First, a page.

Research News From Dr. Anne Child MD FRCP
Personalised External Aortic Root Support (PEARS), a new external ‘wrap’ technique for treatment of ascending aortic aneurysm, is gaining support worldwide. Its benefits include low surgical risk and rapid recovery time which provide more choice for Marfan syndrome patients. The choice of surgical technique should nevertheless be discussed with the cardiologist and surgical team on an individual basis. The technique is available in 25 surgical centres worldwide, including 8 in the UK. Mr Tal Golesworthy, the first patient to benefit from this technique, has provided a recent update which is summarised below.
240 patients have been treated, including 163 males and 77 females, ranging in age from pre-teens to the 70s. The first patient treated is doing well at 15 years post-operative; a further 18 patients are 10 years post-operative; while 42 patients are 5 years post-operative. Marfan syndrome accounts for the majority of patients, numbering 147, with 13 patients having mitral valve repair at the same time. Further diagnoses include Loeys-Dietz syndrome (12), Bicuspid Aortic Valve disease (18), unknown cause aortic aneurysm (15), ACTA2 (2), aortic valve disease (19) and congenital structural heart disease (4).
Two patients had coronary angiograms and the openings of the coronary arteries appeared normal, and the walls of the coronary arteries appeared smooth.
Incorporation of the ExoVasc® implant
One patient died of an unrelated event 4½ years after PEARS surgery, and microscopic examination of his aortic wall showed that the textile implant had been fully incorporated into the wall of the aorta.
Repair of the middle layer of the aorta inside the implant
In Marfan syndrome patients, where Fibrillin deficiency is the prime cause of aortic wall weakness, the middle layer of the aorta inside the implant appears to return to normal appearance under the microscope. This is thought to be due to relieving the tensile load (the extra stretchiness) from the middle layer, by wrapping the aorta.
Recovery of leakage of the aortic valve
In 12 cases where aortic leakage (regurgitation) was reported prior to surgery, after implantation of the mesh, echocardiogram exam reported reduction / eradication of the aortic valve leakage. In these cases, the surgeon chose the narrow implant (diameter 95%), and so this approach is recommended if the valve is leaking prior to surgery.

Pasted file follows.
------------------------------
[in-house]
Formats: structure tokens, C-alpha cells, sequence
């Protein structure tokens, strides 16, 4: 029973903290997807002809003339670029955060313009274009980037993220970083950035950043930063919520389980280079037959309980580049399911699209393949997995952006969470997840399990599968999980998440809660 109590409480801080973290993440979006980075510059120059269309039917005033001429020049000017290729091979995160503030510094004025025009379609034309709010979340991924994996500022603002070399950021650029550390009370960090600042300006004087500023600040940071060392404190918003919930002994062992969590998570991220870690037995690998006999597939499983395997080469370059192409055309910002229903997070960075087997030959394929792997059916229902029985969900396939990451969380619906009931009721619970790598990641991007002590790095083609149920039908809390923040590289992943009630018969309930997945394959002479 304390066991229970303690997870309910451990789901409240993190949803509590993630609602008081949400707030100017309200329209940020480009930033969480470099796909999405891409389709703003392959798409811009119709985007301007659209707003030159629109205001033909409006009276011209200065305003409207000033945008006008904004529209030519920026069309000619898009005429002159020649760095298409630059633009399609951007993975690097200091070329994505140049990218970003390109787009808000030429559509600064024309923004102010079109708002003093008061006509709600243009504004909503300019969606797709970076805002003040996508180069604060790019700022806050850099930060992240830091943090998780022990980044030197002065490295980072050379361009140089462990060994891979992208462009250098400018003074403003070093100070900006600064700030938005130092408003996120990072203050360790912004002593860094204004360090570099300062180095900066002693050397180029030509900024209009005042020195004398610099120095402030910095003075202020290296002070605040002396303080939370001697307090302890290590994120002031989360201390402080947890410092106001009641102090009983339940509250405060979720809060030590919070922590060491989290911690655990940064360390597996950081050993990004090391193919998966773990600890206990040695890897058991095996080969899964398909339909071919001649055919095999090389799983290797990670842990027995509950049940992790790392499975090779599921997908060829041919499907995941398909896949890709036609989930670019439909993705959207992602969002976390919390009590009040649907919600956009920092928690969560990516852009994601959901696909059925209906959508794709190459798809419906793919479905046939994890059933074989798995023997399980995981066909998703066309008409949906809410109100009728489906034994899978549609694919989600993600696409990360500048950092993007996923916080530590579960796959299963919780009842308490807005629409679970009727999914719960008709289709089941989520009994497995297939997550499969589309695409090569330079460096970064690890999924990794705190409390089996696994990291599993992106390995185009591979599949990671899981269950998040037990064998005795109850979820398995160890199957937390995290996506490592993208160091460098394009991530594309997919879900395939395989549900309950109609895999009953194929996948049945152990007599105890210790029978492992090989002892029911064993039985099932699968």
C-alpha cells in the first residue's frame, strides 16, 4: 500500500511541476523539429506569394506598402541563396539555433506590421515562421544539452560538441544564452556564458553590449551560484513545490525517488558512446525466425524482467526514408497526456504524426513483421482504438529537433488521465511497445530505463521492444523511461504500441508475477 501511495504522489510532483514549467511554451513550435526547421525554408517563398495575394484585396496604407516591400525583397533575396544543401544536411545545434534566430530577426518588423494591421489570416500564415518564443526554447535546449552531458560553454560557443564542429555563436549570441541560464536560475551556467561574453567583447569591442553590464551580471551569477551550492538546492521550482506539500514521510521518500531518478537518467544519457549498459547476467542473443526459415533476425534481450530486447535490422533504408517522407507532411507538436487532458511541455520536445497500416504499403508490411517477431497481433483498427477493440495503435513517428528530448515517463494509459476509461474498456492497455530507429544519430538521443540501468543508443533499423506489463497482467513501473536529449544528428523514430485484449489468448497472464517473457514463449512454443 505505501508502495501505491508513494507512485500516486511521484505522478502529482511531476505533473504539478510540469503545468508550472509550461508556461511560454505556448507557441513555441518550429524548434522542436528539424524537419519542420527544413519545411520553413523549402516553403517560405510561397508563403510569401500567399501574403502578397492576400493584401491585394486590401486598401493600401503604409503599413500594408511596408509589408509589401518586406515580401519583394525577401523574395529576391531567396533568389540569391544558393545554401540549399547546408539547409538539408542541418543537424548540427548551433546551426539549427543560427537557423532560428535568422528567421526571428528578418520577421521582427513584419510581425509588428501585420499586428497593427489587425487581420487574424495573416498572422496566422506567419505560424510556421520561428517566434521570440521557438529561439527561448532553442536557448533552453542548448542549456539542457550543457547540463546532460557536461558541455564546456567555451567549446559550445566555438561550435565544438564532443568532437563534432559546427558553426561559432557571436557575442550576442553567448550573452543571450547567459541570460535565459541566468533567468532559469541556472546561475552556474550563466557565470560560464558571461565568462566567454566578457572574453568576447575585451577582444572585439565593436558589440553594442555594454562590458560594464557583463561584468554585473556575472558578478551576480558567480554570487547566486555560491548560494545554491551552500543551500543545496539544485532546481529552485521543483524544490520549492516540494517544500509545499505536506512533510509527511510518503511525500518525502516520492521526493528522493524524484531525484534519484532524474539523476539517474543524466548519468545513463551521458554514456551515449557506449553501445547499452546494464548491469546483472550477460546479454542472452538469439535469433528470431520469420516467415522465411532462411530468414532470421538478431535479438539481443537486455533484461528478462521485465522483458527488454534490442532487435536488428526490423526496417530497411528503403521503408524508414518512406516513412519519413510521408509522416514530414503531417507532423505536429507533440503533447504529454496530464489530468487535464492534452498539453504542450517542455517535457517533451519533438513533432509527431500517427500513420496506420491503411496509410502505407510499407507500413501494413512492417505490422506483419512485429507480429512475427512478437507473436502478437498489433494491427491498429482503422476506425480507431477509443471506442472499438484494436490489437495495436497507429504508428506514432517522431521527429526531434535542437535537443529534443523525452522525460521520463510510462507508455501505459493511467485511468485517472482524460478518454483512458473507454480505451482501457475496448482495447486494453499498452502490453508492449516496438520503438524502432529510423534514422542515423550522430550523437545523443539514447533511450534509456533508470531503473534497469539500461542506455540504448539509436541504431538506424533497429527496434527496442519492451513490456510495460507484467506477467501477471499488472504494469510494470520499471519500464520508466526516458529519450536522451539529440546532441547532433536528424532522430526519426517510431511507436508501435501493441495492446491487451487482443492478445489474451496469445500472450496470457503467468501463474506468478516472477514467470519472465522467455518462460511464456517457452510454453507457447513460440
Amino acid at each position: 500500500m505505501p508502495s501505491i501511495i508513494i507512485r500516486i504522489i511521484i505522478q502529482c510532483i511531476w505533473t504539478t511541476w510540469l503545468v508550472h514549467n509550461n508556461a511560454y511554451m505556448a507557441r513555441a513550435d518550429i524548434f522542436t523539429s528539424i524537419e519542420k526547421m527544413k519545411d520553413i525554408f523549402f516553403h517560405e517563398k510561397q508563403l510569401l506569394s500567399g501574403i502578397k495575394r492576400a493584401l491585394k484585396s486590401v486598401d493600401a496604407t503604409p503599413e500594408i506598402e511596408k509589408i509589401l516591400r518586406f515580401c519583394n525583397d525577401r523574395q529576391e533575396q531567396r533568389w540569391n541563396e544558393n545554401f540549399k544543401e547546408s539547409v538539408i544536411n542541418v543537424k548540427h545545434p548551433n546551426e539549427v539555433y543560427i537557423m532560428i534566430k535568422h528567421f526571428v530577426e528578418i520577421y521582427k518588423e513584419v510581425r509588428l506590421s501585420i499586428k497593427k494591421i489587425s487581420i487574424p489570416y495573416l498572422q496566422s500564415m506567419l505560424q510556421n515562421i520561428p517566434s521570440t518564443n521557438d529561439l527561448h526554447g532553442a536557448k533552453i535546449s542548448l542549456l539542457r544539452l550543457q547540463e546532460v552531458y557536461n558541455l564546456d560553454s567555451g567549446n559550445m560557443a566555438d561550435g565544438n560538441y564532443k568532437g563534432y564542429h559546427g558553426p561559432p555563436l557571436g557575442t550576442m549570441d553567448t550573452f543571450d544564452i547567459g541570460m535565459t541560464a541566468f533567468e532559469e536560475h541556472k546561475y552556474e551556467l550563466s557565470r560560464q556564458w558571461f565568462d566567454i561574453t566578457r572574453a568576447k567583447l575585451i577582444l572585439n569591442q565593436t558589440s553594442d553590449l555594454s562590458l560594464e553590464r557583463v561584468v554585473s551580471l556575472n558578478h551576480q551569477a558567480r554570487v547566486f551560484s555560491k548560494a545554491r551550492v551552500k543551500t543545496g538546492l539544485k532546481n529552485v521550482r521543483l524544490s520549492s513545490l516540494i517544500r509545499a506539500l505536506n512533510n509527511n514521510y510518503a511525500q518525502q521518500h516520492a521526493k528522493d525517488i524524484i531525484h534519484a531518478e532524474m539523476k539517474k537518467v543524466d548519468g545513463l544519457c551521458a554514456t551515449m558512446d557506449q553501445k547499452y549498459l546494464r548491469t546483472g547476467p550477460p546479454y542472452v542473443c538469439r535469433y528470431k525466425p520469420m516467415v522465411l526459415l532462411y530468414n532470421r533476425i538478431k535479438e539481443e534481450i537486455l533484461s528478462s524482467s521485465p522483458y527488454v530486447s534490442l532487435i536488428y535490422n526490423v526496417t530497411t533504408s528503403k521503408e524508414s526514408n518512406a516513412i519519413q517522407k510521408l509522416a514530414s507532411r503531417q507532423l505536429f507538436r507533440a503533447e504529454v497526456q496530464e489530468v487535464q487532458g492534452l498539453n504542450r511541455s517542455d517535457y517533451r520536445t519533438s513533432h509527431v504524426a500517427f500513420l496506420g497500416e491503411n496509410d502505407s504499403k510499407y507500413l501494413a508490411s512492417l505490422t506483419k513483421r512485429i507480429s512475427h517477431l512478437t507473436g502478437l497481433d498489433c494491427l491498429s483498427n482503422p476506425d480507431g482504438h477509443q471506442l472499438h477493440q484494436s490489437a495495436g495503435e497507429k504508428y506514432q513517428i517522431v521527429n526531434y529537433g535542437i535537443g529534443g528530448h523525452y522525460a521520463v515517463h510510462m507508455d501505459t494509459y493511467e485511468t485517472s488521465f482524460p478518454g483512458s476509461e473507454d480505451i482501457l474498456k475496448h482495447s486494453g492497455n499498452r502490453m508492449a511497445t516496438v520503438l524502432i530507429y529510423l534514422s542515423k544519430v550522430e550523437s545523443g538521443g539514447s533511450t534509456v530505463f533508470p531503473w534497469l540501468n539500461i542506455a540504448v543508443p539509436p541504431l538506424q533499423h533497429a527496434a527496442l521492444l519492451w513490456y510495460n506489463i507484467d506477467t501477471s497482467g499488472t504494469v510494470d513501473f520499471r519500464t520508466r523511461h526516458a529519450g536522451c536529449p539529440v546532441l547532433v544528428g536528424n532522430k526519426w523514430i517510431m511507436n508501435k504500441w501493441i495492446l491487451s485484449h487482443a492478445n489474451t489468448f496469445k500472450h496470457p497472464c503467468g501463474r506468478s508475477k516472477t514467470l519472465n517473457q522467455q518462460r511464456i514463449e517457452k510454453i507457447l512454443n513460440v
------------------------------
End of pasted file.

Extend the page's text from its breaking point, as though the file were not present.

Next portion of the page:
Not all patients are suitable for this latest surgical approach. In particular, one patient had a severe dip in the chest (pectus excavatum), which made access to the aorta very difficult. A second patient had already undergone one operation for aortic valve replacement and in addition had disease of the heart muscle (cardiomyopathy). He also had a partial blockage of one of the coronary arteries prior to surgery. This patient died six months later of heart failure.
Surgical operation times have been about 2-3 hours. This contrasts well with open heart surgery where patients might be anaesthetised for between 4-7 hours. Thus the procedure costs less, and should improve patient experience and recovery.
PEARS surgery is carried out on a beating heart, so cardiopulmonary bypass, with its complications, is not necessary.
At least four female Marfan patients who have received an implant have subsequently had five uneventful pregnancies and deliveries of five infants without evidence of further aortic dilatation in the mother.
Clinical centres offering PEARS surgery
In 2004, one centre was offering one operation. The uptake by both surgical centres and patients has increased so that in 2019 there are 25 surgical centres: 8 in the UK; 1 each in Belgium, Netherlands and Malaysia; 2 each in Ireland and New Zealand; 3 in Australia; and 7 in the Czech Republic.
Formal clinical trial
After consultations with experts, the decision was taken that patient numbers involved are too small to provide statistical significance to any randomised trial. Moreover, patients should learn about the classical open heart surgery approach with 1-2% mortality risk in expert hands, and the PEARS approach with a mortality rate now the same as the classical approach. It is up to the patient to decide, with their surgeon, which operation is best. It is judged unethical for patients to be placed at random in the PEARS surgical group or the classical group, and so no formal clinical trial has been designed.
Summary prepared by Dr Anne Child from document by Tal Golesworthy found on the PEARS website.